Below, we present a problem from the 1/7 Algebra and Number Theory set, along with 3 student submitted solution. You may vote up for the solutions that you think should be featured, and should vote down for those solutions that you think are wrong (voting is anonymous!). Also, feel free to make remarks about these solutions, especially since threading of comments has been introduced :).

Solving a quadratic sum If \(a+b+c = 0\) and \(a^2 + b^2 + c^2 = 22 \), what is \(a^4 + b^4 + c^4\)?

You may try the problem by clicking on the above link.

All solutions may have LaTeX edits to make the math appear properly. The exposition is presented as is, and have not been edited.

\[ \mbox{Remarks from Calvin} \]

Solution A - As Qi Huan mentions, this merely presents a specific case, and presumes that the numerical answer is uniquely determined due to the answer format used. This does not constitute a proof, unless you can further argue that \(a^4 + b^4 + c^4\) is a constant subject to the other conditions.

Solution B - Each step in this solution is necessary, and all these steps provide a complete solution. This solution is presented by Diego.

Solution C - Please check your that your algebra is correct before you submit a solution. If you expect me to read through your solution, you should have the courtesy to read through it once, and ensure that stupid mistakes are not made. All too often, proofs are wrong because of major mistakes with notation and algebra that could easily have been avoided.

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## Comments

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TopNewestSolution B - \((a+b+c)^2=a^2+b^2+c^2+2(ab+bc+ac)=0\)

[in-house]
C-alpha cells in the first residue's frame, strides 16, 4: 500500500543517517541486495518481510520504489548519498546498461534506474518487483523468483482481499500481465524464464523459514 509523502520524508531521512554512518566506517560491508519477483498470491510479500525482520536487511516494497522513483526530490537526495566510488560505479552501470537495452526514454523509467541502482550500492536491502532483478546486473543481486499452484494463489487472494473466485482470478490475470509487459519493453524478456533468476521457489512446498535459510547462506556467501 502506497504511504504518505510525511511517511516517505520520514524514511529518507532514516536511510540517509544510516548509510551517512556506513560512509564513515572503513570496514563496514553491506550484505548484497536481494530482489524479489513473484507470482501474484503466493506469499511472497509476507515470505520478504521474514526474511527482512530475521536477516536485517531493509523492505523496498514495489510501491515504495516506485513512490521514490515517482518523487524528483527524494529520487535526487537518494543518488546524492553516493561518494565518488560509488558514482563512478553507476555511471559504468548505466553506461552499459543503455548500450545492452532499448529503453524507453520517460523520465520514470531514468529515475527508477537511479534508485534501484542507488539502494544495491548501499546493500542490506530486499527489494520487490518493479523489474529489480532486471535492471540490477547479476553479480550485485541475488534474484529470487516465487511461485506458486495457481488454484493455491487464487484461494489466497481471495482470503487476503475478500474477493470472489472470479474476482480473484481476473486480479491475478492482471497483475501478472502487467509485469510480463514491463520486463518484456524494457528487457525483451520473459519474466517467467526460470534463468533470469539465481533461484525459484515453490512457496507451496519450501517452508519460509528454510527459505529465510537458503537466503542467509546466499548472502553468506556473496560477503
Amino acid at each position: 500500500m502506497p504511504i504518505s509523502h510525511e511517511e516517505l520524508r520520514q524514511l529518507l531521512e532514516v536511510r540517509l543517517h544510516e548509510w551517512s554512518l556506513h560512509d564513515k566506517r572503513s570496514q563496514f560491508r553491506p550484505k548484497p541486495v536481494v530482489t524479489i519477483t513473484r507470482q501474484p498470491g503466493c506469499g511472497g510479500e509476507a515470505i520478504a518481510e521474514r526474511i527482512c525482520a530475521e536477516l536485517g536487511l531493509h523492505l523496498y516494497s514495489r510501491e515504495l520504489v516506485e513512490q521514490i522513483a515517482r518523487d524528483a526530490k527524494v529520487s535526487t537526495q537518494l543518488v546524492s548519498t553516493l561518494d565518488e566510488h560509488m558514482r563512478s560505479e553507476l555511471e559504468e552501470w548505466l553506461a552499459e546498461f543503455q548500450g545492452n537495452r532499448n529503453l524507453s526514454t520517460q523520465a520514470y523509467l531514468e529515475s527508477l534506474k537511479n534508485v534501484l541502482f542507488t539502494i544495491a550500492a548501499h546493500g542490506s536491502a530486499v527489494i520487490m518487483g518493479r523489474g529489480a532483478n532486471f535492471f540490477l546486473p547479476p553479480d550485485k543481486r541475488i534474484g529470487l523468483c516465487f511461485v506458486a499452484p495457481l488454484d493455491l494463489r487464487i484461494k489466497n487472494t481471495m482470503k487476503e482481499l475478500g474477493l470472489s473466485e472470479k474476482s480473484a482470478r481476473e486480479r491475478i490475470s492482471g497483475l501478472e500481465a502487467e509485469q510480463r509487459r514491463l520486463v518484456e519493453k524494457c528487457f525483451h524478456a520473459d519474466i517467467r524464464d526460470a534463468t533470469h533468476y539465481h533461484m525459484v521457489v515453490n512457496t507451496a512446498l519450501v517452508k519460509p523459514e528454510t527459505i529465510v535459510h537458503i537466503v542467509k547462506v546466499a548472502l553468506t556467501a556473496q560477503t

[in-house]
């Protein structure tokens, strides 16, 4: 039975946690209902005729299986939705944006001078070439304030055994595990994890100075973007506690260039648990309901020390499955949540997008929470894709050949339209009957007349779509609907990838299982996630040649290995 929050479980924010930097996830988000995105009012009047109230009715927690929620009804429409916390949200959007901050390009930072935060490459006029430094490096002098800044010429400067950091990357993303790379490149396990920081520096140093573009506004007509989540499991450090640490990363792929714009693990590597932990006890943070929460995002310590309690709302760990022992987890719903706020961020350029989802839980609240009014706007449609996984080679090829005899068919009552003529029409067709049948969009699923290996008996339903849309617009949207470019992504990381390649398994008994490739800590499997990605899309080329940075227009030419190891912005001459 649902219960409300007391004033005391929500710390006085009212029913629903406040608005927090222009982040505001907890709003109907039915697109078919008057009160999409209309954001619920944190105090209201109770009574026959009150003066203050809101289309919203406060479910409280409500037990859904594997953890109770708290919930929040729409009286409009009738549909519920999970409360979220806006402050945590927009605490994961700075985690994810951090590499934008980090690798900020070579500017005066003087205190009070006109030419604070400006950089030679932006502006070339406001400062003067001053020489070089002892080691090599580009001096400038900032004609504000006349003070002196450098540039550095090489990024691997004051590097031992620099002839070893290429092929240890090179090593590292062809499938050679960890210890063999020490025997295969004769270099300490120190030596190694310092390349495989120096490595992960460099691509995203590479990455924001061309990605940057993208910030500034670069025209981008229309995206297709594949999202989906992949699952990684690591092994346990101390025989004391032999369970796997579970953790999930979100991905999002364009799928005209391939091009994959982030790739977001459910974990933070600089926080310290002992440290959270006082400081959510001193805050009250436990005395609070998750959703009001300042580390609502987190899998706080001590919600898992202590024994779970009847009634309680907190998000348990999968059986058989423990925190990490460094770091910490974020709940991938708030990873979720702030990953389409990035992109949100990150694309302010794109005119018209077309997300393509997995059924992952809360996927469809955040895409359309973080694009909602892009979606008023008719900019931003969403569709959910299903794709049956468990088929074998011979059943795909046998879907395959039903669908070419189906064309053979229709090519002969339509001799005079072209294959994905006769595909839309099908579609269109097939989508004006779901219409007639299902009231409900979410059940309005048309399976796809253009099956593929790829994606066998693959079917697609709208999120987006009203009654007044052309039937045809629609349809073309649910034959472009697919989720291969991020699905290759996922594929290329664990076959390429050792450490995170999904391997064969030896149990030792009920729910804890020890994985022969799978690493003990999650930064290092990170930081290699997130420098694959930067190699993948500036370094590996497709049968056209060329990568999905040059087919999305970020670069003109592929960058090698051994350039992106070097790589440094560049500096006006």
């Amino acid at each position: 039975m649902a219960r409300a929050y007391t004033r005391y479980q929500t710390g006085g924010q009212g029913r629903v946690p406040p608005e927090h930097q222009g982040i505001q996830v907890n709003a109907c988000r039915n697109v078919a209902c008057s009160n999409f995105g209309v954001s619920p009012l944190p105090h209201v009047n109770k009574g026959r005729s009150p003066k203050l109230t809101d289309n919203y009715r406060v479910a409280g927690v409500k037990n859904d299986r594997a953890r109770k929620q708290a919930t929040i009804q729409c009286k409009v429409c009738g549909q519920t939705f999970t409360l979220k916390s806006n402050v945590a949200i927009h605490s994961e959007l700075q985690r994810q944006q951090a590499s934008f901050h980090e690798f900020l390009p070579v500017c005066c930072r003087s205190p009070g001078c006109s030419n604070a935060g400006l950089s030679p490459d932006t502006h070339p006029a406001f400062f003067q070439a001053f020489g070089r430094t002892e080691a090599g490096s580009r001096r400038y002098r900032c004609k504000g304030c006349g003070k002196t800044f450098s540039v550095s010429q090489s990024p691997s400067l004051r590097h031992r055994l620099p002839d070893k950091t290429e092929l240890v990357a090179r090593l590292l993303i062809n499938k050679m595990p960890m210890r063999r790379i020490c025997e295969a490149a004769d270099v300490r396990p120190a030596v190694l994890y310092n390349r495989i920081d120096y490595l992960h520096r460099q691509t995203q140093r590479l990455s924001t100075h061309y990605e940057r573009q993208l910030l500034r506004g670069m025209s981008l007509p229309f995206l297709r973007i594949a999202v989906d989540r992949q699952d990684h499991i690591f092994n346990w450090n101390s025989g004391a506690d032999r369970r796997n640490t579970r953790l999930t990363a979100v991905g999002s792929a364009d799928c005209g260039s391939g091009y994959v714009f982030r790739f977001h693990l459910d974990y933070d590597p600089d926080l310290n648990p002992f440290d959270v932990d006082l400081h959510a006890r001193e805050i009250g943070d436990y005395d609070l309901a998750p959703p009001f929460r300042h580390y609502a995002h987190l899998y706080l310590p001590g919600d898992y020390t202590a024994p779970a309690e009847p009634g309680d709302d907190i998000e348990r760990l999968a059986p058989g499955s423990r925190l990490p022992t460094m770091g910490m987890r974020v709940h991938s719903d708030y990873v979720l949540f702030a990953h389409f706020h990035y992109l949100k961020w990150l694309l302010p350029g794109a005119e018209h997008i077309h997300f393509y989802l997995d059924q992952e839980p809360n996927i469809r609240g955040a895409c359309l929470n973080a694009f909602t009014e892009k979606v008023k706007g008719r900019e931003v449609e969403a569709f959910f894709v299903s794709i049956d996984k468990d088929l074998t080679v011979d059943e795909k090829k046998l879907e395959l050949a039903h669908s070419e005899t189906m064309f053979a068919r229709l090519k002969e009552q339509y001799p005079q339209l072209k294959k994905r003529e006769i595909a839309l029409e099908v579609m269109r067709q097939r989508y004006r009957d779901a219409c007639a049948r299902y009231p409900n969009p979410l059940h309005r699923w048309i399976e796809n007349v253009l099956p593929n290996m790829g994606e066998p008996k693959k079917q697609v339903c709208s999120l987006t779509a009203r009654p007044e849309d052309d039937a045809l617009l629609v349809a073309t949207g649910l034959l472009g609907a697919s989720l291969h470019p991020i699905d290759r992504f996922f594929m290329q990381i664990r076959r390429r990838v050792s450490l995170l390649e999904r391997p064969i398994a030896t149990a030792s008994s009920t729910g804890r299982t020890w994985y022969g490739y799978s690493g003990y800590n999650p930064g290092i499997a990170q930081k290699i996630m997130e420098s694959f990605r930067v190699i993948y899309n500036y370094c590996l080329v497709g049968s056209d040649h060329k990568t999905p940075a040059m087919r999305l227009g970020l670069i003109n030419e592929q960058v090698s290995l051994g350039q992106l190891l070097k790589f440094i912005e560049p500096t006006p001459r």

\( 22+2(ab+bc+ac)=0 \Rightarrow ab+bc+ac=-11\)

\((ab+ac+bc)^2=a^2b^2+a^2c^2+b^2c^2+2(a^2bc+ab^2c+abc^2)\)

\( =a^2b^2+a^2c^2+b^2c^2+2abc(a+b+c) \Rightarrow a^2b^2+a^2c^2+b^2c^2 =(-11)^2=121\)

\((a^2+b^2+c^2)^2=a^4+b^4+c^4+2(a^2b^2+a^2c^2+b^2c^2)=484\)

\(a^4+b^4+c^4+242=484\)

\(a^4+b^4+c^4=242\)

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Who submitted the solution B?

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Solution B is correct. Solution C is incorrect, since a^4+b^4+c^4 is NOT equal to (a^2+b^2+c^2)^2-2ab-2bc-2ca. Solution A uses a special case,hence is not rigorous.

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Remarks about the solutions have been added to the discussion post.

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Solution A - Knowing that the cuaetic sum will be constant for all allowed points, we can play around with the values a bit. For example, by setting \(c=0\), we simplify our system of equations to: \[ 1. a + b = 0, \quad 2. a^2 + b^2 = 22\] Squaring the first equation and subtracting the second from it, we get \(2ab=-22\), or \(ab=-11\). Since \(a=-b\) by the first eauation, by substituting \(-b^2 = -11\), or \(b=+ \sqrt{11}\) or \(- \sqrt{11}\) .Since \(a\) and \(b\) are opposites, both have the same solution set but are different signs in each. Without loss of generality, assume \(a= \sqrt{11}\) and \(b=- \sqrt{11}\) , so the quartic sum is \(11^2 + 11^2 + 0 = 242\).

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Solution C - \(a=-b-c\)--->1 \(a^4+b^4+c^4=(a^2+b^2+c^2)^2-2ab-2bc-2ca =(22)^2-2(ab+bc+ca) =484-2(ab+bc+ca)\) sub 1 in the above eqn we get \(ab+bc+ca=121\) therefore \(484-242=242\).

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